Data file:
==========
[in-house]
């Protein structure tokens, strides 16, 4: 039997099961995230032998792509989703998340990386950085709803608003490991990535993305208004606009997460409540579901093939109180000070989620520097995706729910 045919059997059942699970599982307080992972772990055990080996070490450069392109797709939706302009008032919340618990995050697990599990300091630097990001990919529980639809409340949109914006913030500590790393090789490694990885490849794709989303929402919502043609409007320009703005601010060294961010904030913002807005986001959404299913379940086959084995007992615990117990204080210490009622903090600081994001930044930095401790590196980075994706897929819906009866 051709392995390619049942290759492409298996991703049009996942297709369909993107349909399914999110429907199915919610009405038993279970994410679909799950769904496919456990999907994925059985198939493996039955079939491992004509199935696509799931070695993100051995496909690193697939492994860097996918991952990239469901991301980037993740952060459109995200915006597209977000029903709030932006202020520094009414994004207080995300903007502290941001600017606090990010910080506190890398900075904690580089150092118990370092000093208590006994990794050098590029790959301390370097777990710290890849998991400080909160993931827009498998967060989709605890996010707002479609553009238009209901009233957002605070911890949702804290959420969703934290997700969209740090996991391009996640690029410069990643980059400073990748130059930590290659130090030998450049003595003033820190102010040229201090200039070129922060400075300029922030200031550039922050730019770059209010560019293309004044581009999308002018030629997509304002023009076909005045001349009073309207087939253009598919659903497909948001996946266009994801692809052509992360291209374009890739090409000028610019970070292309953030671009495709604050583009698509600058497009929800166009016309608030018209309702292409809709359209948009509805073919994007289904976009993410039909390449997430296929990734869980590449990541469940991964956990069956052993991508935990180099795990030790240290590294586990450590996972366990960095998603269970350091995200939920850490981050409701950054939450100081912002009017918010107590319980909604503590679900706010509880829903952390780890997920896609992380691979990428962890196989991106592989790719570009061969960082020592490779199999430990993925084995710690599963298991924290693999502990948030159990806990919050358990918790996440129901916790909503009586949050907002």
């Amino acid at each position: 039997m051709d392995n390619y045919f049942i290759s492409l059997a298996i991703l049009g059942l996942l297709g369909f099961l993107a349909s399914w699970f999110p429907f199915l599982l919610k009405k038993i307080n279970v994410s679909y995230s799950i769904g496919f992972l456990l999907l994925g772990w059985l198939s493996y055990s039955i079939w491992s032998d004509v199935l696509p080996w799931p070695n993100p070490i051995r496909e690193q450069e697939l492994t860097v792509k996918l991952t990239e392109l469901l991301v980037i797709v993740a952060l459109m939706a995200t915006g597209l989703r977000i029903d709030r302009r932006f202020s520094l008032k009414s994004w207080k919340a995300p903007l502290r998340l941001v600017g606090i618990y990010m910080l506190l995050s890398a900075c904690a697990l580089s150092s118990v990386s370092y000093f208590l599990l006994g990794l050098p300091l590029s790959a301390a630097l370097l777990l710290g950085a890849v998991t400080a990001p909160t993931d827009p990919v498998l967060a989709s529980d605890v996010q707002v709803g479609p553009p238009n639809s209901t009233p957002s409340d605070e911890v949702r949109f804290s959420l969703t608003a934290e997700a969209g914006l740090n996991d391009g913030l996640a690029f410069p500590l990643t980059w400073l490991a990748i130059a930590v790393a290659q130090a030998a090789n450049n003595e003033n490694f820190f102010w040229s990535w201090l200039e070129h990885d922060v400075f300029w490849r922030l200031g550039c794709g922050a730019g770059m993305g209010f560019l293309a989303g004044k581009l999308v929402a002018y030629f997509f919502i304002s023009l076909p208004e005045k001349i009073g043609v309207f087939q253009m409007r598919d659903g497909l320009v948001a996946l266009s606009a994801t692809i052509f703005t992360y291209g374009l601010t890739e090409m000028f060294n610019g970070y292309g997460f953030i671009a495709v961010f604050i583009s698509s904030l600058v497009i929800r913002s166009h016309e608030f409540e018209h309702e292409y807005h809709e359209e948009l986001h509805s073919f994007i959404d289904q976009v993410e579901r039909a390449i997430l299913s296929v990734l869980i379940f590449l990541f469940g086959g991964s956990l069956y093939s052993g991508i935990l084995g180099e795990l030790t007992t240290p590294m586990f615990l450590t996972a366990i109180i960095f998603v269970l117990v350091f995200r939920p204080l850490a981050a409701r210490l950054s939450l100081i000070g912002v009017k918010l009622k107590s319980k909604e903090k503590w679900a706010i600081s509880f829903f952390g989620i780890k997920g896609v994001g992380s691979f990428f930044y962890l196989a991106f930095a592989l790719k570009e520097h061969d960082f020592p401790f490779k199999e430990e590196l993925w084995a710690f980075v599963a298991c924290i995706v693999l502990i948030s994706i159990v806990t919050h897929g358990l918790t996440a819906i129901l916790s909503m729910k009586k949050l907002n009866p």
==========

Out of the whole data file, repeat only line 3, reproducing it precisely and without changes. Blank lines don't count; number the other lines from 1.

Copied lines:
């Amino acid at each position: 039997m051709d392995n390619y045919f049942i290759s492409l059997a298996i991703l049009g059942l996942l297709g369909f099961l993107a349909s399914w699970f999110p429907f199915l599982l919610k009405k038993i307080n279970v994410s679909y995230s799950i769904g496919f992972l456990l999907l994925g772990w059985l198939s493996y055990s039955i079939w491992s032998d004509v199935l696509p080996w799931p070695n993100p070490i051995r496909e690193q450069e697939l492994t860097v792509k996918l991952t990239e392109l469901l991301v980037i797709v993740a952060l459109m939706a995200t915006g597209l989703r977000i029903d709030r302009r932006f202020s520094l008032k009414s994004w207080k919340a995300p903007l502290r998340l941001v600017g606090i618990y990010m910080l506190l995050s890398a900075c904690a697990l580089s150092s118990v990386s370092y000093f208590l599990l006994g990794l050098p300091l590029s790959a301390a630097l370097l777990l710290g950085a890849v998991t400080a990001p909160t993931d827009p990919v498998l967060a989709s529980d605890v996010q707002v709803g479609p553009p238009n639809s209901t009233p957002s409340d605070e911890v949702r949109f804290s959420l969703t608003a934290e997700a969209g914006l740090n996991d391009g913030l996640a690029f410069p500590l990643t980059w400073l490991a990748i130059a930590v790393a290659q130090a030998a090789n450049n003595e003033n490694f820190f102010w040229s990535w201090l200039e070129h990885d922060v400075f300029w490849r922030l200031g550039c794709g922050a730019g770059m993305g209010f560019l293309a989303g004044k581009l999308v929402a002018y030629f997509f919502i304002s023009l076909p208004e005045k001349i009073g043609v309207f087939q253009m409007r598919d659903g497909l320009v948001a996946l266009s606009a994801t692809i052509f703005t992360y291209g374009l601010t890739e090409m000028f060294n610019g970070y292309g997460f953030i671009a495709v961010f604050i583009s698509s904030l600058v497009i929800r913002s166009h016309e608030f409540e018209h309702e292409y807005h809709e359209e948009l986001h509805s073919f994007i959404d289904q976009v993410e579901r039909a390449i997430l299913s296929v990734l869980i379940f590449l990541f469940g086959g991964s956990l069956y093939s052993g991508i935990l084995g180099e795990l030790t007992t240290p590294m586990f615990l450590t996972a366990i109180i960095f998603v269970l117990v350091f995200r939920p204080l850490a981050a409701r210490l950054s939450l100081i000070g912002v009017k918010l009622k107590s319980k909604e903090k503590w679900a706010i600081s509880f829903f952390g989620i780890k997920g896609v994001g992380s691979f990428f930044y962890l196989a991106f930095a592989l790719k570009e520097h061969d960082f020592p401790f490779k199999e430990e590196l993925w084995a710690f980075v599963a298991c924290i995706v693999l502990i948030s994706i159990v806990t919050h897929g358990l918790t996440a819906i129901l916790s909503m729910k009586k949050l907002n009866p």